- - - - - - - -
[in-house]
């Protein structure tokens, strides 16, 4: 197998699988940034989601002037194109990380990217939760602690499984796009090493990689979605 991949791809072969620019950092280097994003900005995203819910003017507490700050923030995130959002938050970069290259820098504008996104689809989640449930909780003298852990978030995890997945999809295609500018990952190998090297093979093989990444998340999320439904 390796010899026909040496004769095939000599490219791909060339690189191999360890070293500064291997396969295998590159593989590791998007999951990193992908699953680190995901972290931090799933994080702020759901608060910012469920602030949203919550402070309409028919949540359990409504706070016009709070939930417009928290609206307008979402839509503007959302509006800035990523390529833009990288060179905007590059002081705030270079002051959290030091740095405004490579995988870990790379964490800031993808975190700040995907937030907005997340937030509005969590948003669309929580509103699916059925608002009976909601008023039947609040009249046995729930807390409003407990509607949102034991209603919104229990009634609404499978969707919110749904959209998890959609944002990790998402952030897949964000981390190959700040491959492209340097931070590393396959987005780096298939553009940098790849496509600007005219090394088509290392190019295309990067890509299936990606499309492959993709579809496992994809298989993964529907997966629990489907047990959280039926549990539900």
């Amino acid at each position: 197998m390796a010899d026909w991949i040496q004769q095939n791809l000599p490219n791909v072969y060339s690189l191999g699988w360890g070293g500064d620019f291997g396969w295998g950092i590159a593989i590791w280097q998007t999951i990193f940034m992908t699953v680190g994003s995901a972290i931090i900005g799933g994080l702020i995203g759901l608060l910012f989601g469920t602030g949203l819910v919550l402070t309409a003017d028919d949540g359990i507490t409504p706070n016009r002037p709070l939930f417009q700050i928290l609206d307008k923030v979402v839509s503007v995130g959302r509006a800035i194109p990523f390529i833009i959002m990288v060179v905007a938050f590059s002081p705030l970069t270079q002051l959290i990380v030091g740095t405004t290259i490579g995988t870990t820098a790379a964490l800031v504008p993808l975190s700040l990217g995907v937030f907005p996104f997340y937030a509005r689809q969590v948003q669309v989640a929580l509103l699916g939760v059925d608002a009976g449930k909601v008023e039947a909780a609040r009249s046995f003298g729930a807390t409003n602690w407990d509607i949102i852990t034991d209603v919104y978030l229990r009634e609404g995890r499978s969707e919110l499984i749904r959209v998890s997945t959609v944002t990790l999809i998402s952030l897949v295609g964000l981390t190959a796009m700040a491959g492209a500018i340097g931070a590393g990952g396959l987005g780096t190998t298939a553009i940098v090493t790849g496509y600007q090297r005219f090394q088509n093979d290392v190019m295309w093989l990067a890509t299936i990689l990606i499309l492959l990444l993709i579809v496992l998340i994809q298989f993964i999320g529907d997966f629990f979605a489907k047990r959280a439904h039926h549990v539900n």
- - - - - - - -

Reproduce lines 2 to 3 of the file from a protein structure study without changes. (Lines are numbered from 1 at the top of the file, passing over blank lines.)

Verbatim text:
């Protein structure tokens, strides 16, 4: 197998699988940034989601002037194109990380990217939760602690499984796009090493990689979605 991949791809072969620019950092280097994003900005995203819910003017507490700050923030995130959002938050970069290259820098504008996104689809989640449930909780003298852990978030995890997945999809295609500018990952190998090297093979093989990444998340999320439904 390796010899026909040496004769095939000599490219791909060339690189191999360890070293500064291997396969295998590159593989590791998007999951990193992908699953680190995901972290931090799933994080702020759901608060910012469920602030949203919550402070309409028919949540359990409504706070016009709070939930417009928290609206307008979402839509503007959302509006800035990523390529833009990288060179905007590059002081705030270079002051959290030091740095405004490579995988870990790379964490800031993808975190700040995907937030907005997340937030509005969590948003669309929580509103699916059925608002009976909601008023039947609040009249046995729930807390409003407990509607949102034991209603919104229990009634609404499978969707919110749904959209998890959609944002990790998402952030897949964000981390190959700040491959492209340097931070590393396959987005780096298939553009940098790849496509600007005219090394088509290392190019295309990067890509299936990606499309492959993709579809496992994809298989993964529907997966629990489907047990959280039926549990539900």
């Amino acid at each position: 197998m390796a010899d026909w991949i040496q004769q095939n791809l000599p490219n791909v072969y060339s690189l191999g699988w360890g070293g500064d620019f291997g396969w295998g950092i590159a593989i590791w280097q998007t999951i990193f940034m992908t699953v680190g994003s995901a972290i931090i900005g799933g994080l702020i995203g759901l608060l910012f989601g469920t602030g949203l819910v919550l402070t309409a003017d028919d949540g359990i507490t409504p706070n016009r002037p709070l939930f417009q700050i928290l609206d307008k923030v979402v839509s503007v995130g959302r509006a800035i194109p990523f390529i833009i959002m990288v060179v905007a938050f590059s002081p705030l970069t270079q002051l959290i990380v030091g740095t405004t290259i490579g995988t870990t820098a790379a964490l800031v504008p993808l975190s700040l990217g995907v937030f907005p996104f997340y937030a509005r689809q969590v948003q669309v989640a929580l509103l699916g939760v059925d608002a009976g449930k909601v008023e039947a909780a609040r009249s046995f003298g729930a807390t409003n602690w407990d509607i949102i852990t034991d209603v919104y978030l229990r009634e609404g995890r499978s969707e919110l499984i749904r959209v998890s997945t959609v944002t990790l999809i998402s952030l897949v295609g964000l981390t190959a796009m700040a491959g492209a500018i340097g931070a590393g990952g396959l987005g780096t190998t298939a553009i940098v090493t790849g496509y600007q090297r005219f090394q088509n093979d290392v190019m295309w093989l990067a890509t299936i990689l990606i499309l492959l990444l993709i579809v496992l998340i994809q298989f993964i999320g529907d997966f629990f979605a489907k047990r959280a439904h039926h549990v539900n």